Raven: A Trickster Tale from the Pacific Northwest

Raven: A Trickster Tale from the Pacific Northwest

4.3 3
by Gerald McDermott
     
 

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Raven, the trickster, wants to give people the gift of light. But can he find out where Sky Chief keeps it? And if he does, will he be able to escape without being discovered? His dream seems impossible, but if anyone can find a way to bring light to the world, wise and clever Raven can!

Overview

Raven, the trickster, wants to give people the gift of light. But can he find out where Sky Chief keeps it? And if he does, will he be able to escape without being discovered? His dream seems impossible, but if anyone can find a way to bring light to the world, wise and clever Raven can!

Editorial Reviews

Publishers Weekly - Publisher's Weekly
McDermott's crisply elegant version of a traditional Native American tale resounds with lyrical prose and the stylization of myth. The illustrations, in striking contrasts, echo the central theme of the birth of the sun by visually leading readers from darkness into light--McDermott adroitly juxtaposes a blurred backdrop of mist-drenched landscape against the sharp, bright colors of Raven himself and the glowing interior of the Sky Chief's domicile. Raven's sadness at seeing men and women living ``in the dark and cold,'' without the warmth of the sun leads him to search out light. The trickster sets his plan in motion by being reborn as son to the Sky Chief's daughter. The doting grandfather, wanting the boy to be happy, commands that Raven-child be given an effulgent ball that he discovers in a shimmering box. With this orb--the sun--firmly in his grasp, the cunning creature changes back into a bird and soars off; whereupon ``Raven threw the sun high in the sky, and it stayed there.'' With this masterfully executed reworking, McDermott adds to the folktale bookshelf a work in the grand tradition. Ages 4-8. (Apr.)
School Library Journal
Gr 1 Up-- All the world is in darkness at the beginning of this traditional tale from the Indian cultures of the Pacific Northwest. Raven feels sorry for the people living in the gloomy cold, so he flies to the house of the Sky Chief in search of light and warmth. To get inside, Raven pulls a shape-shifting trick that allows him to be born to the god's daughter. As a spoiled and comic infant, Raven demands and gets the shiny ball that the gods have hidden away. The art and text capture the spirit of the Native American trickster hero; benevolent, clever, magical, unscrupulous, and ultimately triumphant, Raven acts out human virtues and foibles on a cosmic scale. The mixed-media illustrations contrast the foggy cold of the Northwest Coast with the cozy interior of a native plank house. Traditional dress, furnishings, and house construction are clearly depicted, as are the tender and indulgent emotions of the Sky Chief and his family. As Raven shape-shifts through the story, visual and verbal clues let children see that his essential nature remains intact. The book invites comparisons with other trickster heroes like Africa's Anansi and the Native American Coyote, as well as with stories of fire bringers like Prometheus. The physical environment, oral literature, and traditional life of the Pacific Coast Indians come alive in this amusing and well-conceived picture book. --Carolyn Polese, Gateway Community School, Arcata, CA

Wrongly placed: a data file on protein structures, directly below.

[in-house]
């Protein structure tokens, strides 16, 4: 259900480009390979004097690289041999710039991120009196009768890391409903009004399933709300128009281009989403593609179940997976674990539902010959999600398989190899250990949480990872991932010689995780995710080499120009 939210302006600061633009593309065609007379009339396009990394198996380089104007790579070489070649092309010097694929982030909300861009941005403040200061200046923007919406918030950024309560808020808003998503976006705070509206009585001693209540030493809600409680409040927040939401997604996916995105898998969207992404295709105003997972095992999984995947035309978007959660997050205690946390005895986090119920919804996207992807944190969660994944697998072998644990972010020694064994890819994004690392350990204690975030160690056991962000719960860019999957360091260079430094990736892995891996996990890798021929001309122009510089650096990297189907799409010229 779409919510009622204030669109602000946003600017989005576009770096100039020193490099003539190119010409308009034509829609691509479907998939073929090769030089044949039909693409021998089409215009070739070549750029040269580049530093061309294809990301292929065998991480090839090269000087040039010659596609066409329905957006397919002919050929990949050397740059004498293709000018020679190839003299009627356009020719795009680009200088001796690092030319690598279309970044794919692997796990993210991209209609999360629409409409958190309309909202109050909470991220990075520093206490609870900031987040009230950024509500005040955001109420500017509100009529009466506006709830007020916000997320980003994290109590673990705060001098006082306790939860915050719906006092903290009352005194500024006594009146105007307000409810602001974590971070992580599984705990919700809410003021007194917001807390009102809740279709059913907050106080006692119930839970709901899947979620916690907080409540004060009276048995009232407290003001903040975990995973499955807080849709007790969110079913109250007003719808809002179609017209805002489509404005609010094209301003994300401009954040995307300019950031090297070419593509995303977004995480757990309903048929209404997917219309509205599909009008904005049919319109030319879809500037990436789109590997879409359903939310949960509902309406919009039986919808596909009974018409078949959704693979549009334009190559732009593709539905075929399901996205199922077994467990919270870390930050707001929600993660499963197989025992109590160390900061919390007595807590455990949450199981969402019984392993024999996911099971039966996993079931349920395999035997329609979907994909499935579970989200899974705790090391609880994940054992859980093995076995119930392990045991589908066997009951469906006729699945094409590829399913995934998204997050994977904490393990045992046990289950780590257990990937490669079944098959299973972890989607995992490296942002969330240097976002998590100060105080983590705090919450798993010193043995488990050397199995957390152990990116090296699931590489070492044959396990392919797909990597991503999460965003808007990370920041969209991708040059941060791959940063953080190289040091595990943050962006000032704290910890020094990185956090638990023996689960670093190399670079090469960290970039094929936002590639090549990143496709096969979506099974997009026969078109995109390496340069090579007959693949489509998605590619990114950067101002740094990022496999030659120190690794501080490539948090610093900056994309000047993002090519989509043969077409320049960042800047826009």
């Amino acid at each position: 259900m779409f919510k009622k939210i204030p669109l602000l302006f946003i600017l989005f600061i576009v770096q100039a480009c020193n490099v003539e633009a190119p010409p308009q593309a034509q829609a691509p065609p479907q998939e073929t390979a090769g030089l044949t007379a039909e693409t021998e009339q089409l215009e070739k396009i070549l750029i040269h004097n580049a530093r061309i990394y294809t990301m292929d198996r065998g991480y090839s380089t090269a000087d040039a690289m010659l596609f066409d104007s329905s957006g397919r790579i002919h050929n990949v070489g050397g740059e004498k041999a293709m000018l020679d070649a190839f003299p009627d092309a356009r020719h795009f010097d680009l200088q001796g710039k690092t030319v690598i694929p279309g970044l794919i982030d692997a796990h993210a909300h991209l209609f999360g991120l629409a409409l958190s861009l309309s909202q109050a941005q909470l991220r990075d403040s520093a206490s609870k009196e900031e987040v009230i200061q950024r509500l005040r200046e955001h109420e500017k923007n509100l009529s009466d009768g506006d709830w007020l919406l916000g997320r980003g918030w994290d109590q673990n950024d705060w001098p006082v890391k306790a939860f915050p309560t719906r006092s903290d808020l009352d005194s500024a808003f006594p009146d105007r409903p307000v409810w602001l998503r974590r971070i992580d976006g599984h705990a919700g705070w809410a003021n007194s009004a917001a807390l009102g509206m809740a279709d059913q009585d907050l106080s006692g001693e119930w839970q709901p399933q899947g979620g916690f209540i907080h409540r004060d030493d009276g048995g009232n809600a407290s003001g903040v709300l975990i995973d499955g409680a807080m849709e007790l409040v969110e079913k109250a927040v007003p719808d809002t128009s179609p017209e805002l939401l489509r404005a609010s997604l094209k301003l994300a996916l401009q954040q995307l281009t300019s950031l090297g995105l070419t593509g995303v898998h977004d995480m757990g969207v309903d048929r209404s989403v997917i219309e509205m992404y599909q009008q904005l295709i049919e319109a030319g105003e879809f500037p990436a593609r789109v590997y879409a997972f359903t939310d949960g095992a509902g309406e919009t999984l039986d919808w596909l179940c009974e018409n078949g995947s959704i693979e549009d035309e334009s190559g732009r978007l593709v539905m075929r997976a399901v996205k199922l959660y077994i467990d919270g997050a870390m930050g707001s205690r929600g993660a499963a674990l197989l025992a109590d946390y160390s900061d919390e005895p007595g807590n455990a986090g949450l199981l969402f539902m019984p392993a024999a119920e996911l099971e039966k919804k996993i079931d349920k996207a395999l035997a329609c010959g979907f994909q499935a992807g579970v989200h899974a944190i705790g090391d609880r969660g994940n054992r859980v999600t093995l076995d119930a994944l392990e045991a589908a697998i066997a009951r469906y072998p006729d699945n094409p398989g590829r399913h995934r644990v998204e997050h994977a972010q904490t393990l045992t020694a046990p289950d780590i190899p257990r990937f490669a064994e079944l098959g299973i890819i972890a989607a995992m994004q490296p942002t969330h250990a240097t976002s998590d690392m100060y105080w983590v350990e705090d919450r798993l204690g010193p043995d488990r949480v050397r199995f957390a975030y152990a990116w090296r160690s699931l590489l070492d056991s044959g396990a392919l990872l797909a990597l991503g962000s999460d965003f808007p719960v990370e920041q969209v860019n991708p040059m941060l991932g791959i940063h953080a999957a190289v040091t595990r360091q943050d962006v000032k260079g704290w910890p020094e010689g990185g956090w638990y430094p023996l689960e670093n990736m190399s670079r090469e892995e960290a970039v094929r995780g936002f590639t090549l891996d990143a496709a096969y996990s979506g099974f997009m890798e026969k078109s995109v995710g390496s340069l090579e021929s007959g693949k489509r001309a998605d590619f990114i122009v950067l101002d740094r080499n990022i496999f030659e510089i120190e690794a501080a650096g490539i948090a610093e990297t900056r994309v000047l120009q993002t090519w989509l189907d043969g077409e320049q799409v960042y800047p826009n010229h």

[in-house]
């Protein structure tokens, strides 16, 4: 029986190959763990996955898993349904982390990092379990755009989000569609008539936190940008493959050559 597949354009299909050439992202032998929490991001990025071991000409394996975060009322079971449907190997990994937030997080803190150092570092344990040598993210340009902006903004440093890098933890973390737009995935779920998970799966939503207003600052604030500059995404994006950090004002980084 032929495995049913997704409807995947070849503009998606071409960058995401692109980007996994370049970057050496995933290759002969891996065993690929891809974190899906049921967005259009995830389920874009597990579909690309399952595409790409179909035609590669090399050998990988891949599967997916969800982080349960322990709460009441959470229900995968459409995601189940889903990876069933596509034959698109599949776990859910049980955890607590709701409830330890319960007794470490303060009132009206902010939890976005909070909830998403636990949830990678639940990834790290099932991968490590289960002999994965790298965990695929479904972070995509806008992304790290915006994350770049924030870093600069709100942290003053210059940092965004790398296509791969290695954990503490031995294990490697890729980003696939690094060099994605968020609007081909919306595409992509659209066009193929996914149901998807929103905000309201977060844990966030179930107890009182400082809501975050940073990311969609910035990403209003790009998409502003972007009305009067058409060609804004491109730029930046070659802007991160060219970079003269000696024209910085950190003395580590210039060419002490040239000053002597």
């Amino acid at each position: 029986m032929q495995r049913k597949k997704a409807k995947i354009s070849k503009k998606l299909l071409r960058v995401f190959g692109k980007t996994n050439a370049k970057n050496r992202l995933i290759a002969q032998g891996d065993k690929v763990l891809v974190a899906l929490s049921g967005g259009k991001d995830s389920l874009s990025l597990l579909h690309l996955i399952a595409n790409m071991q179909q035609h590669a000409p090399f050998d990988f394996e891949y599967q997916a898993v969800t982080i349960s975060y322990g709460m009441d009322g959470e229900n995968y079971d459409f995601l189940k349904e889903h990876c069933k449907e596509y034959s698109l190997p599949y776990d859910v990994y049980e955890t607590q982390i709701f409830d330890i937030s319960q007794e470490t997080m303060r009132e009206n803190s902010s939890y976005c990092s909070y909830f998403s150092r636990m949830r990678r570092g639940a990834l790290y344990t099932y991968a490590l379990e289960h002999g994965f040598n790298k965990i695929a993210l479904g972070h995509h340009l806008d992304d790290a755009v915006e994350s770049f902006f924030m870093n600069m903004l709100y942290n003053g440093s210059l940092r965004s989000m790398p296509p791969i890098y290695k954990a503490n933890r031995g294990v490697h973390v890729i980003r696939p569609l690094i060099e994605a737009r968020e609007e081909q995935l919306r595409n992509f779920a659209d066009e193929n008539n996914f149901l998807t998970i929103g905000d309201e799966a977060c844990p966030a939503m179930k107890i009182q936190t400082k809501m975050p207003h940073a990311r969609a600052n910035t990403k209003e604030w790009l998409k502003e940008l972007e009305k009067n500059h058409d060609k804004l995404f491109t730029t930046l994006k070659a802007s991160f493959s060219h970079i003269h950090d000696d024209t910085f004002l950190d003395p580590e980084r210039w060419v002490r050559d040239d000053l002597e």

Carolyn Phelan